Scott M drops some historical and biblical context on Original Sin:
For that matter, Ethan, I could have pointed to the very first
controversy that resulted in the council of Jerusalem in Acts 15. I
didn’t do so because the Scripture was not yet in the canonized state
(or indeed even existant) at that time. But it does have some
illustrative use in this discussion even so.
You see, in that dispute, using Scripture as the sole authority, the
judaizers actually had the stronger point. You only have to read
Genesis 17 to realize that, especially 17:14. The apostles and early
bishops (James seems to have headed the council) on this point and
elsewhere radically reinterpreted Scripture to mean something other
than what it sometimes seemed to plainly say in light of who Jesus was,
what he had done, and what he had taught them. Sola Scriptura was
certainly not their criteria. Their criteria, their lens if you will,
was the revelation of God in Jesus of Nazareth.
Now, while I feel we must read all Scripture through that same lens,
I don’t feel and have never felt free to develop and promulgate novel
interpretations of my own. And you see that consistently beginning with
the apostolic fathers. That’s why, though I have pretty much always
rejected the Western notion of original sin, I largely kept my mouth
shut until years later when I discovered the Eastern Church had
essentially the same understanding I did.
What we have seen for the past 500 years are people promoting all
sorts of novel interpretations (or in some cases ancient heresies
rehashed) under the banner of the ‘sole’ authority of Scripture. Many
of these are so radically different from each other that they don’t
even seem to be describing the same person. I don’t see any way to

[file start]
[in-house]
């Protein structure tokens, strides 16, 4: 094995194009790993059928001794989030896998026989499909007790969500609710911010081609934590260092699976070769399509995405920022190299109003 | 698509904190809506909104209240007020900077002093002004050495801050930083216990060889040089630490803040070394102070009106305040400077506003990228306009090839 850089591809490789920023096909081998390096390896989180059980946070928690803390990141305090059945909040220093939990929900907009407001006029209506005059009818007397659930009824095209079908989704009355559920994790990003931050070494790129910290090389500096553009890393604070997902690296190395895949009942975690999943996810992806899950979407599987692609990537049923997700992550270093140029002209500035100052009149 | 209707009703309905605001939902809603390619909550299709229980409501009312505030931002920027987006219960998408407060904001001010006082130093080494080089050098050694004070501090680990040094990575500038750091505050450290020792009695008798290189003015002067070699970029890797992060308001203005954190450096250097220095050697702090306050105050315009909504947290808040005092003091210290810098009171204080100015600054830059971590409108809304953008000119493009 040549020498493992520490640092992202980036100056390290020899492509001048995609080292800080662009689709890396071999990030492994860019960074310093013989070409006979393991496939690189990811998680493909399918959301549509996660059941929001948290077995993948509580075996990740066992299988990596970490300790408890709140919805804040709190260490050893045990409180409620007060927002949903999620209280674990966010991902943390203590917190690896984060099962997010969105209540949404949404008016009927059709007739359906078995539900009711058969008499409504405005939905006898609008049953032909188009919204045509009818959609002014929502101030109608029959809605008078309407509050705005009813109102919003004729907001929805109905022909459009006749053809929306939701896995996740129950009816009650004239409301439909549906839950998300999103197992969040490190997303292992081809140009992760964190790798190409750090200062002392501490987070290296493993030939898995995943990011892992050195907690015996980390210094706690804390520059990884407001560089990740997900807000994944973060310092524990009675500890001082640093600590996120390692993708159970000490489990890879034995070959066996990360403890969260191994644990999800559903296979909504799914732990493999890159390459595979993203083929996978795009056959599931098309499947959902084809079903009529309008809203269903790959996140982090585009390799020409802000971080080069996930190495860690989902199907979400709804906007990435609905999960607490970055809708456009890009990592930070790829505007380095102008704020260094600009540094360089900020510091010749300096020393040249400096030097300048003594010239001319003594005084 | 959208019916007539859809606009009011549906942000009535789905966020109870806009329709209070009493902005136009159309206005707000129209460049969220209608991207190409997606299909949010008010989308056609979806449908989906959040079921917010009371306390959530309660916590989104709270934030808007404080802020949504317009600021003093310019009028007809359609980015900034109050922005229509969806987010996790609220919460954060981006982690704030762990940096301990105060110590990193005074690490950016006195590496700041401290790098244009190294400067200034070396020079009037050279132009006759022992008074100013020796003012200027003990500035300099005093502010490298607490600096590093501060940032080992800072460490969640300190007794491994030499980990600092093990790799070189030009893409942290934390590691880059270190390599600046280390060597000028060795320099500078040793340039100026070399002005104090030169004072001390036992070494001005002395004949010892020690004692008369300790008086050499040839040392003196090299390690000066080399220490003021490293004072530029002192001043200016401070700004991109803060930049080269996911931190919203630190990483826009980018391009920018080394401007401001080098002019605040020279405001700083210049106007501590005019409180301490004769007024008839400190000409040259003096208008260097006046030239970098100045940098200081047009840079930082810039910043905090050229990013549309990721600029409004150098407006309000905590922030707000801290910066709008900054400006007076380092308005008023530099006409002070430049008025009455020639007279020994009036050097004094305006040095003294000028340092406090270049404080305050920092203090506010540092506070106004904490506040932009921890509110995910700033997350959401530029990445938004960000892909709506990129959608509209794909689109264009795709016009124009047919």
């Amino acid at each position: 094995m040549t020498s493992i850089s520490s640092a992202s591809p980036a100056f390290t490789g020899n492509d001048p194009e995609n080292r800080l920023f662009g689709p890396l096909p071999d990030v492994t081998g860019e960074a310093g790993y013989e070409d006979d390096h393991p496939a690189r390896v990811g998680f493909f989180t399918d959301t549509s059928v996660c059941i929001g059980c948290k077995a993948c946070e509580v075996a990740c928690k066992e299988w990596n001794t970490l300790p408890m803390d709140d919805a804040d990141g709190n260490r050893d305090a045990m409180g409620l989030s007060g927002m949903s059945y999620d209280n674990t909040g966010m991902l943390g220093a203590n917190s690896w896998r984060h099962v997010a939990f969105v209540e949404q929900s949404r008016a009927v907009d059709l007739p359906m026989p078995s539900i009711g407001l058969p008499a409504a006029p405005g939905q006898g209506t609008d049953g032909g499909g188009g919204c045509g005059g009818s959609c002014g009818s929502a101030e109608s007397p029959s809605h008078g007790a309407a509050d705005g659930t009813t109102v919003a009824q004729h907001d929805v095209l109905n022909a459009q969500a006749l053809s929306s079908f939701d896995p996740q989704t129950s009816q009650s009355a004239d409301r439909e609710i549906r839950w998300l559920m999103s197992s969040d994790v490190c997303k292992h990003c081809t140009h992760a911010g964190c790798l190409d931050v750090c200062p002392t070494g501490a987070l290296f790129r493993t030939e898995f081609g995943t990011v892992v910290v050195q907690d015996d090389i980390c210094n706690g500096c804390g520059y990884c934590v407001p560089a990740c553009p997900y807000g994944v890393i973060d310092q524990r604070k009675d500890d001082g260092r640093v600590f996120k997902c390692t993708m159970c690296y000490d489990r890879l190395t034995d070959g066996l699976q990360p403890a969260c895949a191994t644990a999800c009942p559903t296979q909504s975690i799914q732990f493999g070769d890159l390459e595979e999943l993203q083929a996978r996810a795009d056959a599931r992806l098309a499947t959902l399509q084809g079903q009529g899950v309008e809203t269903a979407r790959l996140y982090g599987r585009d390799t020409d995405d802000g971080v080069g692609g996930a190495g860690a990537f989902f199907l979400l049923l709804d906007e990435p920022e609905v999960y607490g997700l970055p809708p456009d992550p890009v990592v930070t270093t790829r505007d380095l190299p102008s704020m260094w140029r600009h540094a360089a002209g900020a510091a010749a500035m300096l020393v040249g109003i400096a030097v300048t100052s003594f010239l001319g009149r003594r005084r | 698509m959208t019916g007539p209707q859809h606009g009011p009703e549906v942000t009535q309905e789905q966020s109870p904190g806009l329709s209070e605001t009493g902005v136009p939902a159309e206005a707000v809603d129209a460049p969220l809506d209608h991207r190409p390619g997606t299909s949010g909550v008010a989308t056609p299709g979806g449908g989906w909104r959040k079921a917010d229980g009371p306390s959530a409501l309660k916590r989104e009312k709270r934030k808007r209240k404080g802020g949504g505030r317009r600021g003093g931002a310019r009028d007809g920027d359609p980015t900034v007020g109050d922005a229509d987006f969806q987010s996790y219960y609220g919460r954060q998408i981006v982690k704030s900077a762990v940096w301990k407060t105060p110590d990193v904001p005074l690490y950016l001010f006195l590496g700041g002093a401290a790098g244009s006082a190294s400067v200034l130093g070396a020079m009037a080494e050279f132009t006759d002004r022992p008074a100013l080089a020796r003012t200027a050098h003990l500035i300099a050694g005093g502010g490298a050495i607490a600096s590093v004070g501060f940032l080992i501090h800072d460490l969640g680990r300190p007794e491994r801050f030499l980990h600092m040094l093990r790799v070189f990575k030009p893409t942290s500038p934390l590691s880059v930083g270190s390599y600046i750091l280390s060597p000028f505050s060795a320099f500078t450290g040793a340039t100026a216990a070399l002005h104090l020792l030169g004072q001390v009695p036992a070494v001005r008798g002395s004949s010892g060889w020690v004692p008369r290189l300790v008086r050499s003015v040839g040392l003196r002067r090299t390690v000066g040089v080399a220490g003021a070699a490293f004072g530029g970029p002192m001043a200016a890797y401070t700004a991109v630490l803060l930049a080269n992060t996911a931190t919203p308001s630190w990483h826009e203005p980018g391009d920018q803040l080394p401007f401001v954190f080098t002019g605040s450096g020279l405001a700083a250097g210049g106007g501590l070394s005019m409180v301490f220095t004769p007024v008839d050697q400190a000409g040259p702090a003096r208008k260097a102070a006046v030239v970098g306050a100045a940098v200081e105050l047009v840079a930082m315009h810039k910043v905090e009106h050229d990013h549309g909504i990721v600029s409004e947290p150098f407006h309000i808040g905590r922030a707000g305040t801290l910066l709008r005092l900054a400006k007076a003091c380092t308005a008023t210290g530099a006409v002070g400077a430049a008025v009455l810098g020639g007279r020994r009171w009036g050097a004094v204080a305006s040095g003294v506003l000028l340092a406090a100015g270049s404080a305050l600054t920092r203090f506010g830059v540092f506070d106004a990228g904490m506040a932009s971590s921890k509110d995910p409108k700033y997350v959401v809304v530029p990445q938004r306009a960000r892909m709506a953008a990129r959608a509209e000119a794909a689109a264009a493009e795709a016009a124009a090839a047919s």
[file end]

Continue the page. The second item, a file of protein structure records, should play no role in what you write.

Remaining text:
resolve the God Jonathan Edwards described, for one example, with the
God described by St. Isaac the Syrian.
What does this have to do with ‘original sin’ in my mind? I realize
that may not be obvious. Developing a theory about the nature of the
human being purely from a novel interpretation of Scripture is
dangerous. Attempting to interpret or reinterpret Scripture simply
through textual or historical analysis is at best a mixed bag. In order
to understand what it means to be human, we need to understand what
Jesus of Nazareth not only revealed about God, but about humanity. He
was not an idea about which we can have varying opinions. He was a
person. As such, though we may all only understand him or know him in
part, there is an underlying reality. I would not be willing to concede
that any conception another had of me was equally valid. I am who I am,
even if I don’t always know for sure who I am.
This Western notion of original sin is more platonic in nature than
anything that can be strongly identified with the historic Christian
interpretation of Scripture. It’s not even particularly scriptural. The
problems it raises certainly can’t be addressed by anything in
Scripture. Rather it was a fairly novel and largely ignored idea for
the first thousand years of Christianity. It only found real traction
in the West over the past thousand years. It seems to be the sort of
problem that quickly manifests when we abandon the idea that we need to
interpret Scripture in a way that is consistent with the past
interpretation of the Church.
I feel like I’ve blathered and babbled enough, which probably means I’ve gone on too long. Sorry about that.